Walter De Maria Called

Walter de Maria, Art By Telephone, 1969, installed in “When Attitudes Become Form,” Kunsthalle Bern
For the 1969 conceptual group show “When Attitudes Become Form,” curated by Harald Szeemann at the Kunsthalle Bern, Walter De Maria submitted Art By Telephone.
A black phone sat on the gallery floor next to a little sign in English and German: “If this telephone rings you may answer it. Walter De Maria is on the line and would like to talk to you.”
In his wonderful book, The Lightning Field, Kenneth Baker quotes from De Maria’s proposal for the piece that the artist will “telephone into the exhibition and over the period of the month use $200 worth of telephone time in conversing with whichever visitor’s fate may have been placed near the telephone, about any subject at all.”
Besides this invocation of fate, which, more in a minute, I’d completely forgotten the artistic implications of international long distance charges. Phone calls used to be really expensive. I can’t find the rates for Switzerland, but a November 1969 article in the NYT mentions a NY-to-London rate of $2.40/minute. So De Maria’s piece would have been maxed out in less than an hour and a half.

If he’d called. Which, according to Germano Celant, who was involved in putting Szeemann’s show together, and who restaged the now-landmark exhibition last year in Venice for the Prada Foundation, and who discussed the show(s) in February at the Reel Artists Film Festival in Toronto, he never did. In video of Celant’s talk, which was just posted by Canadian Art, Celant answers a long statement/question about restaging as autobiography:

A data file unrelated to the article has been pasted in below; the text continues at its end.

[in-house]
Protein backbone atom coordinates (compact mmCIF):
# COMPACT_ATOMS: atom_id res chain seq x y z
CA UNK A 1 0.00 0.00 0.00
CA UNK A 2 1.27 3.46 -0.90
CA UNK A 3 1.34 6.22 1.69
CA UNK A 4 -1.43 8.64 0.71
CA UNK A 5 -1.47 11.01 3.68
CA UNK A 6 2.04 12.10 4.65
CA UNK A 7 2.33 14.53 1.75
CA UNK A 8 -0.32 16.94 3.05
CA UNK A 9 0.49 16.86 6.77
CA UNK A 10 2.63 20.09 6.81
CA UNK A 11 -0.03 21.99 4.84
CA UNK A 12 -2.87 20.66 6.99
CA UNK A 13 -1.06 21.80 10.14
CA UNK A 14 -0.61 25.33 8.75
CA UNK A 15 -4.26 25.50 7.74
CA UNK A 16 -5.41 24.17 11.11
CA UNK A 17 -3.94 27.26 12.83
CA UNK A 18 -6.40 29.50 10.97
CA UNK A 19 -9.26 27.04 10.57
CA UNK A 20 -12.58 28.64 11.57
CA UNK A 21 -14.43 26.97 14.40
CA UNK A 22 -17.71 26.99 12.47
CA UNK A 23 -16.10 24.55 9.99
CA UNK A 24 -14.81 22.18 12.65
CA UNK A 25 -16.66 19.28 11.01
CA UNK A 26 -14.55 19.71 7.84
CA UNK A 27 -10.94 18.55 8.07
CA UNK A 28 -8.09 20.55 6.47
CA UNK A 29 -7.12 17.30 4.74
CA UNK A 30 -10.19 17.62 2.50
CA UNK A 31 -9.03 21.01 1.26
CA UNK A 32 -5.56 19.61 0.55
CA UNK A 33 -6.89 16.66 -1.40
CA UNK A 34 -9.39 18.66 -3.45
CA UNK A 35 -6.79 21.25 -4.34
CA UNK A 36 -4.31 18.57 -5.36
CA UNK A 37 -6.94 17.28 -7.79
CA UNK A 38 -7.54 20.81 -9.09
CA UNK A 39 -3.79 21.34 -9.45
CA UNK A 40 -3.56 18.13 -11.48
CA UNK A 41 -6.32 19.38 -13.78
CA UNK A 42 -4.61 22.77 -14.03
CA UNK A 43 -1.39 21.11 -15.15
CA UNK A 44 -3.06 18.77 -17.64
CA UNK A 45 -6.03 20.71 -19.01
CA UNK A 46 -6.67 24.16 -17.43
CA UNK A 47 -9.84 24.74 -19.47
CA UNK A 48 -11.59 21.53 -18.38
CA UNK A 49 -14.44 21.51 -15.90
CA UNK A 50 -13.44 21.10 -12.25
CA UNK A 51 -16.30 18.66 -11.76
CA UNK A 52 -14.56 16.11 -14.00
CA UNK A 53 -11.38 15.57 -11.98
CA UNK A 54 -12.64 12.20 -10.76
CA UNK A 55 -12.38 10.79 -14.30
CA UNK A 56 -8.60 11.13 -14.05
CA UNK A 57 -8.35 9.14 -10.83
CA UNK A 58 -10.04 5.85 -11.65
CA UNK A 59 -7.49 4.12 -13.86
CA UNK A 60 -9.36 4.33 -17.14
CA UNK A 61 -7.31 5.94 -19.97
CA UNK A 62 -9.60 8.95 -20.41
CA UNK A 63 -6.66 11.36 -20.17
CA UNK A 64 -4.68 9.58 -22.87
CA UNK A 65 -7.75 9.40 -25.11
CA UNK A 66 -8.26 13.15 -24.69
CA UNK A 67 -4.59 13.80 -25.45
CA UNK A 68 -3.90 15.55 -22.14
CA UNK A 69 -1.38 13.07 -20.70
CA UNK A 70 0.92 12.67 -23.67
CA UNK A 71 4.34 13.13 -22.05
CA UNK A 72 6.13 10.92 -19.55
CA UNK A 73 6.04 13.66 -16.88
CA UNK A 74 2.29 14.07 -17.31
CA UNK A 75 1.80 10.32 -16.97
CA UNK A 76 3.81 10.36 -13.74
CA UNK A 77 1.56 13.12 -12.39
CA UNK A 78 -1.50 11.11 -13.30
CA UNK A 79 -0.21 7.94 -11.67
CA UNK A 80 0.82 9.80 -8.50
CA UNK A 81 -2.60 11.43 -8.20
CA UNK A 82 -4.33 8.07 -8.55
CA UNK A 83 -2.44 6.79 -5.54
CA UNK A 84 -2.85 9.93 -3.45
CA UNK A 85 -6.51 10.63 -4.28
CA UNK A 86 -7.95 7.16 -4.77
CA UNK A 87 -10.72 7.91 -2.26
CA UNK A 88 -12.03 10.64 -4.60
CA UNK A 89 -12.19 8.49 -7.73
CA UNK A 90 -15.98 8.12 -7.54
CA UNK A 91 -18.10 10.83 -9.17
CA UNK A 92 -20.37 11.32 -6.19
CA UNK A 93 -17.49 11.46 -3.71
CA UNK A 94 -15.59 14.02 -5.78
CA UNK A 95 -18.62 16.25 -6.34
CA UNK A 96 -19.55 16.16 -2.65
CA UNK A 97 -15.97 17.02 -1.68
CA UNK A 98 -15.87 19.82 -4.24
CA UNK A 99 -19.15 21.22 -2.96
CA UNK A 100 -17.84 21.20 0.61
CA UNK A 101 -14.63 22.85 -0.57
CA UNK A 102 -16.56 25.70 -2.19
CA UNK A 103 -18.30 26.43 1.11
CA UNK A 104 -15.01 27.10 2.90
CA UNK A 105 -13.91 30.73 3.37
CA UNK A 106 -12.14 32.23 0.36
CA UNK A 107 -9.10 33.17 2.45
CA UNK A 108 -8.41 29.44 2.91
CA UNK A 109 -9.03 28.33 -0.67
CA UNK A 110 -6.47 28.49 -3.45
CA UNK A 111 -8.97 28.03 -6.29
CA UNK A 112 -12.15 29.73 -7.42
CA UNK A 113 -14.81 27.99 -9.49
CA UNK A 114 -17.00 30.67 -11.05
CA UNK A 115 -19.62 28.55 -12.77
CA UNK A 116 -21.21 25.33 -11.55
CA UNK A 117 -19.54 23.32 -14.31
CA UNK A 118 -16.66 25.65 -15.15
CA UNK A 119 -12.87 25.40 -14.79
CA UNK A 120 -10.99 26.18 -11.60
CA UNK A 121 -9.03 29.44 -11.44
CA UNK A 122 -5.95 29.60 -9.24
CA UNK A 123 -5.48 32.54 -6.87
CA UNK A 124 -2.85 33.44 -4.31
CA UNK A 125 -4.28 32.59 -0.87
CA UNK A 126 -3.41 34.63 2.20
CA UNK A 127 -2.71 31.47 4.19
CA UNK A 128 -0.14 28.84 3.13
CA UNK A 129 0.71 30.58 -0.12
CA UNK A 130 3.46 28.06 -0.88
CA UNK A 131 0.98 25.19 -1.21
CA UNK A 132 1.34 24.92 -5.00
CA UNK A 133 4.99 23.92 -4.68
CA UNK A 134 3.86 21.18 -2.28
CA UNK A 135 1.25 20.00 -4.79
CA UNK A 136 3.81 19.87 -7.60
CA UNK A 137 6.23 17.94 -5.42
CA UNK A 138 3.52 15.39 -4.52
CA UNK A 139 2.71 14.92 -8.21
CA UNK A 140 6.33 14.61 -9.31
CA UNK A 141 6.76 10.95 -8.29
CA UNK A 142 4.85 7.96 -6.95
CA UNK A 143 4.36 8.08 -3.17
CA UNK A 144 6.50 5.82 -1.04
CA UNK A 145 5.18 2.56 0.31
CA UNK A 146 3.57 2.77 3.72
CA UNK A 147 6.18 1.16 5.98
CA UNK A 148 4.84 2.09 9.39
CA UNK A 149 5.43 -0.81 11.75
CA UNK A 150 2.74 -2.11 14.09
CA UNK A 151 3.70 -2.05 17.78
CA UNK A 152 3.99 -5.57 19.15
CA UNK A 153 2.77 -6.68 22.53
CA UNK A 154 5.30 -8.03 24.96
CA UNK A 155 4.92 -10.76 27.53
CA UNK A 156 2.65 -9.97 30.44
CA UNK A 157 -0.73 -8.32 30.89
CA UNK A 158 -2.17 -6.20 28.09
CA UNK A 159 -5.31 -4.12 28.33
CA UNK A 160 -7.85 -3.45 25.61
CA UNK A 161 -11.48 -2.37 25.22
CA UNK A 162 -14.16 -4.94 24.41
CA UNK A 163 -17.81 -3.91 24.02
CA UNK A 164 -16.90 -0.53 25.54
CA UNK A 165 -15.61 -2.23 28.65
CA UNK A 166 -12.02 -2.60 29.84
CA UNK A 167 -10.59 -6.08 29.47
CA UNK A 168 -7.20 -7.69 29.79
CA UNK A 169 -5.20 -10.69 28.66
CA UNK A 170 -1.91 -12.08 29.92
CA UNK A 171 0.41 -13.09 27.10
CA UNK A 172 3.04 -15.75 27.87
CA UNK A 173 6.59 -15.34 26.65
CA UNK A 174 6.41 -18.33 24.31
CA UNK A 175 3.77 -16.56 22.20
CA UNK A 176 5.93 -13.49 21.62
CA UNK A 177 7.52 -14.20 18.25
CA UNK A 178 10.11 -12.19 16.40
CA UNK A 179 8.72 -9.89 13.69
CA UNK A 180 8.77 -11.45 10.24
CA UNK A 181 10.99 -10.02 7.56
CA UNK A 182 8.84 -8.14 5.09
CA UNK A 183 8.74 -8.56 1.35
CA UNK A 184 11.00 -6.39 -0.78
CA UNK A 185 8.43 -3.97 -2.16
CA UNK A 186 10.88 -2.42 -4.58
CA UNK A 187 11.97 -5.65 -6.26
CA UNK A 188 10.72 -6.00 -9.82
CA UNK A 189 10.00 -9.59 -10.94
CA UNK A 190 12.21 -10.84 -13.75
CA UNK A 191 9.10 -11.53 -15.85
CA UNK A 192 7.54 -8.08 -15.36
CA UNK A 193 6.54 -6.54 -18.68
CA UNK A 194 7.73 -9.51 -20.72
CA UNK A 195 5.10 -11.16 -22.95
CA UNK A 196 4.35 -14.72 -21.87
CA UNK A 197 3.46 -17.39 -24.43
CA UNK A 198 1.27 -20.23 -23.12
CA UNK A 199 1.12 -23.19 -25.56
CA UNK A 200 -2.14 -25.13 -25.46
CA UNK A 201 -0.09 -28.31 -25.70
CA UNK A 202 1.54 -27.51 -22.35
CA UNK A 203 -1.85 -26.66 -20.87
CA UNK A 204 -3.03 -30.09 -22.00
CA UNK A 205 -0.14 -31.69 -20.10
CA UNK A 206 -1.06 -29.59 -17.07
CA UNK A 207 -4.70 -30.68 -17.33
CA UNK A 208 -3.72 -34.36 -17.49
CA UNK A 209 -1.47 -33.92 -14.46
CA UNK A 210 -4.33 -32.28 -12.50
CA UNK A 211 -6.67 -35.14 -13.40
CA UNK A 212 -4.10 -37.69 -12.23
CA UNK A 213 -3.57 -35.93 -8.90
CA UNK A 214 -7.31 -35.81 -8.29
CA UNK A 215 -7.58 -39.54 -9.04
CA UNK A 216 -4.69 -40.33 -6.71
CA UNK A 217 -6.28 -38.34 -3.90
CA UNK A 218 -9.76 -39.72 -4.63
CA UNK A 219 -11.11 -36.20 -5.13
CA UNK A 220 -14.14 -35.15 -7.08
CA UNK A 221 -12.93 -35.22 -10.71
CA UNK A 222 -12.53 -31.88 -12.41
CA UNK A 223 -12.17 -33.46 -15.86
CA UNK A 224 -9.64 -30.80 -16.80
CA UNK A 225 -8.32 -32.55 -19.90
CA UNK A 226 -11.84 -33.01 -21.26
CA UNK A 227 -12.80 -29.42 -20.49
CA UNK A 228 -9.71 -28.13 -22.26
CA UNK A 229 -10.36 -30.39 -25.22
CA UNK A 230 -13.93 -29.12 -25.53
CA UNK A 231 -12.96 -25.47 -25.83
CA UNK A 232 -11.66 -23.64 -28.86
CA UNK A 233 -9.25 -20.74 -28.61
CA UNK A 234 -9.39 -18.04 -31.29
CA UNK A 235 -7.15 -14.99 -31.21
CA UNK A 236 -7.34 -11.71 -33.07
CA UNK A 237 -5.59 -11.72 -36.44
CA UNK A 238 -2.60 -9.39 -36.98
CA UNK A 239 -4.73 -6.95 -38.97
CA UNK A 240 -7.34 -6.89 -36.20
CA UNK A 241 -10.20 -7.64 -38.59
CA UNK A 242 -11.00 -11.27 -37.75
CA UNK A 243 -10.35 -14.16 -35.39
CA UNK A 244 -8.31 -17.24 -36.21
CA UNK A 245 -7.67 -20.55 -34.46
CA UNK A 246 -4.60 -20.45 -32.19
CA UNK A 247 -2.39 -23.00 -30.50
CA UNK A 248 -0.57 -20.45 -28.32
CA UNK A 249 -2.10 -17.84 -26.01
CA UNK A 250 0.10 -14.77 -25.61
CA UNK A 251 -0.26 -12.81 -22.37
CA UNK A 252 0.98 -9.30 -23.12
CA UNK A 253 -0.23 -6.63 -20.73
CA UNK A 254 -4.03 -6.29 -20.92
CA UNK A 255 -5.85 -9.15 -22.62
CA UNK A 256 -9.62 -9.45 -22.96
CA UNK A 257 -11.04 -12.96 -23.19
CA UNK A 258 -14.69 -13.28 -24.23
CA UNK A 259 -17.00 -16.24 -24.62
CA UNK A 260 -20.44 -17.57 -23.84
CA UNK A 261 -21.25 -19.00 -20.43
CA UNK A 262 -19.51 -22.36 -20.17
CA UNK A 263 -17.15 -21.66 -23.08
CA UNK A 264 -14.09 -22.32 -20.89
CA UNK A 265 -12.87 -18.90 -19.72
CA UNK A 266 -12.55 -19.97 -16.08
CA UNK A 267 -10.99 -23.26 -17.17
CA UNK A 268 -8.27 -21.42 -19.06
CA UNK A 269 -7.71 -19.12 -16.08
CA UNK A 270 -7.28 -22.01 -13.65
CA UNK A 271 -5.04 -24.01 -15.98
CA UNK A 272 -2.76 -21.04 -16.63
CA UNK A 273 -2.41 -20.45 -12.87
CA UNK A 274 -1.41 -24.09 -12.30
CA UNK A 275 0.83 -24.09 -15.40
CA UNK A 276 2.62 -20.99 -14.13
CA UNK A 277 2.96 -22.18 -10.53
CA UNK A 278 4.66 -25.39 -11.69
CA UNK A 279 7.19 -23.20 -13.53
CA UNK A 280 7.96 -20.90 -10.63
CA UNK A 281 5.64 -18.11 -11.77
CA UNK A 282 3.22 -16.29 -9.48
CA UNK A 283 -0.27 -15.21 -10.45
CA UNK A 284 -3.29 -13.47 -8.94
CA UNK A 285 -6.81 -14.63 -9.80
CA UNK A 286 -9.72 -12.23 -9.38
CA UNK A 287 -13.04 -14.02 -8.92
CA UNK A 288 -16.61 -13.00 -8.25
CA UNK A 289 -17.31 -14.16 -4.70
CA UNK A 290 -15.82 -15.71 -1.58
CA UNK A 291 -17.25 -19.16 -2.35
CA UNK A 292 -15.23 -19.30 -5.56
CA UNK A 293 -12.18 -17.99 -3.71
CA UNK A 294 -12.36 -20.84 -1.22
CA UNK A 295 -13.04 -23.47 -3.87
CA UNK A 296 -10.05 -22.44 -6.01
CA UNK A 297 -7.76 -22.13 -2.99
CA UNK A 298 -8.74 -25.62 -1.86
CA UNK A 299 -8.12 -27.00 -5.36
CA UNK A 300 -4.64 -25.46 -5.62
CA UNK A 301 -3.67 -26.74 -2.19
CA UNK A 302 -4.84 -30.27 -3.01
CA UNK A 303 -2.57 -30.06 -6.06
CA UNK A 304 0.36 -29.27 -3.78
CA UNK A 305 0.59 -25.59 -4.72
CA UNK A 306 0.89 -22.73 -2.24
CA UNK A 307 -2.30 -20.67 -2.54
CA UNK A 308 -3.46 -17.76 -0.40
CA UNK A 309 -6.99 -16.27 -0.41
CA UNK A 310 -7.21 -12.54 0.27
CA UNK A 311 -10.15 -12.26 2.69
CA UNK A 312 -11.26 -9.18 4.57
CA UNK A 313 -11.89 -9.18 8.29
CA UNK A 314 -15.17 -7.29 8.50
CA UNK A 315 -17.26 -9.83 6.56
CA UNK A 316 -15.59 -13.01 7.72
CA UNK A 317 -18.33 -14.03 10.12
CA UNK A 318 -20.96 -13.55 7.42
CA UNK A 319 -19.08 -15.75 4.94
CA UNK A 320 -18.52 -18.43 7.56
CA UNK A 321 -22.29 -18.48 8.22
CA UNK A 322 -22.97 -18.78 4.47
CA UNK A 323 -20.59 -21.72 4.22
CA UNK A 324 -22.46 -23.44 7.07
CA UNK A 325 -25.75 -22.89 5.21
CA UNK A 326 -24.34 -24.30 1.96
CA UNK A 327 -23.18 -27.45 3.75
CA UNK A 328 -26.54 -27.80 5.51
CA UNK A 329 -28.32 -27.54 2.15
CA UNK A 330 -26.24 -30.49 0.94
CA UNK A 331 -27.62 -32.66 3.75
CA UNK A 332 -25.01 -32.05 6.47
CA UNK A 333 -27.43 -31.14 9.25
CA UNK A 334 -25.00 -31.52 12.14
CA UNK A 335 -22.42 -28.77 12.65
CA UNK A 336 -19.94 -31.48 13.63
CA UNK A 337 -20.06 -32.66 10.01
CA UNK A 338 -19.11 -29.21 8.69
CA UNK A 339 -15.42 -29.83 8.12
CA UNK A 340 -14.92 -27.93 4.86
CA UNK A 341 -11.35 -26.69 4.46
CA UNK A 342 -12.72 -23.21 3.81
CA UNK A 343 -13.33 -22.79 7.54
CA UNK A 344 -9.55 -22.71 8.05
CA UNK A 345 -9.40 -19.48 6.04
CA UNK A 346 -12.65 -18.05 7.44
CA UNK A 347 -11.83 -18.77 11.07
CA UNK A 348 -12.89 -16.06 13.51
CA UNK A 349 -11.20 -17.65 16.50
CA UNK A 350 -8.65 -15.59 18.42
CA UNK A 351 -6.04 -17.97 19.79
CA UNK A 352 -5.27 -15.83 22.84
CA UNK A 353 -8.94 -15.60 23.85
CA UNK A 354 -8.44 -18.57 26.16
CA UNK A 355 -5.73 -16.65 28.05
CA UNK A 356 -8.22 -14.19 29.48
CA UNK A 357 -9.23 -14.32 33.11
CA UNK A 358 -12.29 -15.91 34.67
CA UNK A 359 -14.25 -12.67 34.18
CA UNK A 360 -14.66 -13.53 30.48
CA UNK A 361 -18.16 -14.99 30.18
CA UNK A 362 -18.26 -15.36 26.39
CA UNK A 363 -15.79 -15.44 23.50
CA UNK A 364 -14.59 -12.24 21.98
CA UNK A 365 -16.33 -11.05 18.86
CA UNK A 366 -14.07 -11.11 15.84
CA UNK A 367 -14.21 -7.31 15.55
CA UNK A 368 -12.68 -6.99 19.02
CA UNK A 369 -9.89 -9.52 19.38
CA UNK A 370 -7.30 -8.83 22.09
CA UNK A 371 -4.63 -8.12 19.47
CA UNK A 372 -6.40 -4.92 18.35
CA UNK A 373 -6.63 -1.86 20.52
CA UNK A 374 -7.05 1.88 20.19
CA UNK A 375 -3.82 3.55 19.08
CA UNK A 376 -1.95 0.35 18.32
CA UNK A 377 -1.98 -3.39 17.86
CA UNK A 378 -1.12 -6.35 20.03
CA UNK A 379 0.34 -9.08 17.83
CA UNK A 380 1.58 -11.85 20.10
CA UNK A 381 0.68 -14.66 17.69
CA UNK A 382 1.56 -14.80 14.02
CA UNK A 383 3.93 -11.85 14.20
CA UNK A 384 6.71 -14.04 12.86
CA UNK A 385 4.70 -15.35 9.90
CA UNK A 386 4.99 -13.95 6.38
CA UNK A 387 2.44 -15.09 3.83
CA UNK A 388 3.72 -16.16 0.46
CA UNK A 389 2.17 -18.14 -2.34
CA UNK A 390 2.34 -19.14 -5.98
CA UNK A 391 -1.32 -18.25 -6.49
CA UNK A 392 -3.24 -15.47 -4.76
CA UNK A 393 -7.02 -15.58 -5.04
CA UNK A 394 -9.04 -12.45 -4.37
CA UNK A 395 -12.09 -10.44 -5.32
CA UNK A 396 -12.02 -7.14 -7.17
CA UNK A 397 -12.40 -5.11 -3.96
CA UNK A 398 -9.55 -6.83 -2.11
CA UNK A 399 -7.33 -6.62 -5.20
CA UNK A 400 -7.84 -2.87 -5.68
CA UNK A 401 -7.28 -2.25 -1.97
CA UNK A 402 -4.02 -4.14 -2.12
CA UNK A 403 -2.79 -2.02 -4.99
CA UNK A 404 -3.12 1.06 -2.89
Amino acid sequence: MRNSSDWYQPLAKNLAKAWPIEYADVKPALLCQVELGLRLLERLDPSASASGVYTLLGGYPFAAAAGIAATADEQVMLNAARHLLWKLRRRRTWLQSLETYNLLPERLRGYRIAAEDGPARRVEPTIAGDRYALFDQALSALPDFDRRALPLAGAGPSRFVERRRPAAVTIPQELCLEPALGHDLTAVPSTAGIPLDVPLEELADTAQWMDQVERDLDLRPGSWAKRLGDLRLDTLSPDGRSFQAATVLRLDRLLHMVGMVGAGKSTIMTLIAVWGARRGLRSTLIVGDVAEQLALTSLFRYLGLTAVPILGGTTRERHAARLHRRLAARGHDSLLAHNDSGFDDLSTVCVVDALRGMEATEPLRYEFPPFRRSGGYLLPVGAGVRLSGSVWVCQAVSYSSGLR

Or Walter De Maria, that gave us the phone, and he said, “I never called.” You know, the piece is the phone and it says, “When the phone rings, on the other side will be Walter De Maria speaking to you.” But he never called in Bern. [audience laughter]

So De Maria pocketed the money? So smooth, so hilarious. I’m sure had they known, the Swiss would have protested that, too. Celant goes on:

So I said, “Walter, what we can do?”
“Oh, no no, this time I will call.”
[audience laughter]
And he did. And he spoke with Miuccia.

image: getty for prada, via let them talk, which lol
Here’s that convo, by the way, from the May 29 opening part of the show, placed by fate and publicists. Now the driveway moment:

You know, there are so many personal things, you know, then he was supposed to call me, and, unfortunately he died.
And so then we have to take the piece off, because naturally, after he passed away, the piece was not available–was not possible anymore, you need–when the rings start, on the other side is Walter De Maria, but Walter is dead. So we have to took a picture, and we have to replace–so there’s this kind of life element in this kind of show, that I like very much, and that’s biography.

Damn. This. This is why I’m a fan of unscrubbed transcripts. It just feels more.
Also, I’m really not clear why they had to remove it once the artist died. Wouldn’t his not calling at all be a more historically accurate recreation of the installation in Bern? The Venice show opened June 1st, and De Maria passed away on July 25th. Roberta Smith’s obituary said he’d had a stroke in May, but was undergoing treatment. Did he call anyone else? Was he still able to talk? If not, was it still somehow less problematic to show the piece when he was alive, but incapacitated?
Because, though I readily acknowledge Celant knows the artist and his intentions for the piece far better than I do, but I’d totally show that phone. The idea of leaving the phone out after De Maria was gone is not nearly as sad as the idea that the only person he spoke to was Miuccia Prada. Besides, what if he called?
update: Untitled (Study for Art By Telephone, After Walter De Maria), 2014